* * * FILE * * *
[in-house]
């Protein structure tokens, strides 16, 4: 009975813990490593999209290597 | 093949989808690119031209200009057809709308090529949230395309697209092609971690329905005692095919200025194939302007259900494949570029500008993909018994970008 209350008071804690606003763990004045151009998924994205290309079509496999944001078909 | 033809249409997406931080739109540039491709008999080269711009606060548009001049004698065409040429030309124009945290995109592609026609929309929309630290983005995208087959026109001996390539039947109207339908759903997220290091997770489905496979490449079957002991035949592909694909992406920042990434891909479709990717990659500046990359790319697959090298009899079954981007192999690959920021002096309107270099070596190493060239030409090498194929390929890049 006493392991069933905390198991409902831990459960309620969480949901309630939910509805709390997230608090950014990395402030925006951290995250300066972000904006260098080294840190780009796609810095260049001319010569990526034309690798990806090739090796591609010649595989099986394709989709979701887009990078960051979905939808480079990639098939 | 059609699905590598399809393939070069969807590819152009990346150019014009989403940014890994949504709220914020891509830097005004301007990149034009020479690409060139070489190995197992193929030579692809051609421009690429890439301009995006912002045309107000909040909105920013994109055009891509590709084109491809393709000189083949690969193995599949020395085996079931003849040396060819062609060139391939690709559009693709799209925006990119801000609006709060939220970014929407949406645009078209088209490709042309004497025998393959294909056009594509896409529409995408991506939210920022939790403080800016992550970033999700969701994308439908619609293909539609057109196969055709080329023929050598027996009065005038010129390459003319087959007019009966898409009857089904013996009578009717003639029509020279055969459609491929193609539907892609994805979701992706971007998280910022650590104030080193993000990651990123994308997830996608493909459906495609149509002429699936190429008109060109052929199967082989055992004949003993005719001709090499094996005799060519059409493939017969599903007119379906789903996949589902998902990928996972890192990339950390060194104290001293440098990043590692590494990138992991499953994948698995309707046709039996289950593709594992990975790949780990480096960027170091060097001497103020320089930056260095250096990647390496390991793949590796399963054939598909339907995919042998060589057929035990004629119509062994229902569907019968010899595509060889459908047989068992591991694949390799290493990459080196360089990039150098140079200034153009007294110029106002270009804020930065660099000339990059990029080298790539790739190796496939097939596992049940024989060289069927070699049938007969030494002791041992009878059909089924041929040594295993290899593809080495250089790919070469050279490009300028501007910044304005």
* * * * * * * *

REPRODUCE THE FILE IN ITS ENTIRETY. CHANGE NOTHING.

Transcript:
[in-house]
């Protein structure tokens, strides 16, 4: 009975813990490593999209290597 | 093949989808690119031209200009057809709308090529949230395309697209092609971690329905005692095919200025194939302007259900494949570029500008993909018994970008 209350008071804690606003763990004045151009998924994205290309079509496999944001078909 | 033809249409997406931080739109540039491709008999080269711009606060548009001049004698065409040429030309124009945290995109592609026609929309929309630290983005995208087959026109001996390539039947109207339908759903997220290091997770489905496979490449079957002991035949592909694909992406920042990434891909479709990717990659500046990359790319697959090298009899079954981007192999690959920021002096309107270099070596190493060239030409090498194929390929890049 006493392991069933905390198991409902831990459960309620969480949901309630939910509805709390997230608090950014990395402030925006951290995250300066972000904006260098080294840190780009796609810095260049001319010569990526034309690798990806090739090796591609010649595989099986394709989709979701887009990078960051979905939808480079990639098939 | 059609699905590598399809393939070069969807590819152009990346150019014009989403940014890994949504709220914020891509830097005004301007990149034009020479690409060139070489190995197992193929030579692809051609421009690429890439301009995006912002045309107000909040909105920013994109055009891509590709084109491809393709000189083949690969193995599949020395085996079931003849040396060819062609060139391939690709559009693709799209925006990119801000609006709060939220970014929407949406645009078209088209490709042309004497025998393959294909056009594509896409529409995408991506939210920022939790403080800016992550970033999700969701994308439908619609293909539609057109196969055709080329023929050598027996009065005038010129390459003319087959007019009966898409009857089904013996009578009717003639029509020279055969459609491929193609539907892609994805979701992706971007998280910022650590104030080193993000990651990123994308997830996608493909459906495609149509002429699936190429008109060109052929199967082989055992004949003993005719001709090499094996005799060519059409493939017969599903007119379906789903996949589902998902990928996972890192990339950390060194104290001293440098990043590692590494990138992991499953994948698995309707046709039996289950593709594992990975790949780990480096960027170091060097001497103020320089930056260095250096990647390496390991793949590796399963054939598909339907995919042998060589057929035990004629119509062994229902569907019968010899595509060889459908047989068992591991694949390799290493990459080196360089990039150098140079200034153009007294110029106002270009804020930065660099000339990059990029080298790539790739190796496939097939596992049940024989060289069927070699049938007969030494002791041992009878059909089924041929040594295993290899593809080495250089790919070469050279490009300028501007910044304005």